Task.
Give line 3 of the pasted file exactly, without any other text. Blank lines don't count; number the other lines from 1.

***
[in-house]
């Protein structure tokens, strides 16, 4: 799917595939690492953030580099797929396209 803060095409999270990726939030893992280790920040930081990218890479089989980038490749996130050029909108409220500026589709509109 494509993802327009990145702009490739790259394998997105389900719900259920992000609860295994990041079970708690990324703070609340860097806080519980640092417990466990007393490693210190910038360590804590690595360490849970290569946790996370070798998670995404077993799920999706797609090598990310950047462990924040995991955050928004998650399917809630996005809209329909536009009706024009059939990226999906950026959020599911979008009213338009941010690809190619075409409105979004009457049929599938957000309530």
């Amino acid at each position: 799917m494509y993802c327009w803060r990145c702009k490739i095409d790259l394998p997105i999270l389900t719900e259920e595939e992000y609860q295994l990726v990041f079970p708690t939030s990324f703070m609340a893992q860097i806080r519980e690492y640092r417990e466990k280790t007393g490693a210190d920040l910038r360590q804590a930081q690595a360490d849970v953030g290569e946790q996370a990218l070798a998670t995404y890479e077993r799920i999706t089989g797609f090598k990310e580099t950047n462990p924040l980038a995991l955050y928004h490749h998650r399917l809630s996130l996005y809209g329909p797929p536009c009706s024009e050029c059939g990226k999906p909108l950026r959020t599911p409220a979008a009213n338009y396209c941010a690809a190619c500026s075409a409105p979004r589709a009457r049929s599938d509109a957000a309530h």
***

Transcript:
């Amino acid at each position: 799917m494509y993802c327009w803060r990145c702009k490739i095409d790259l394998p997105i999270l389900t719900e259920e595939e992000y609860q295994l990726v990041f079970p708690t939030s990324f703070m609340a893992q860097i806080r519980e690492y640092r417990e466990k280790t007393g490693a210190d920040l910038r360590q804590a930081q690595a360490d849970v953030g290569e946790q996370a990218l070798a998670t995404y890479e077993r799920i999706t089989g797609f090598k990310e580099t950047n462990p924040l980038a995991l955050y928004h490749h998650r399917l809630s996130l996005y809209g329909p797929p536009c009706s024009e050029c059939g990226k999906p909108l950026r959020t599911p409220a979008a009213n338009y396209c941010a690809a190619c500026s075409a409105p979004r589709a009457r049929s599938d509109a957000a309530h």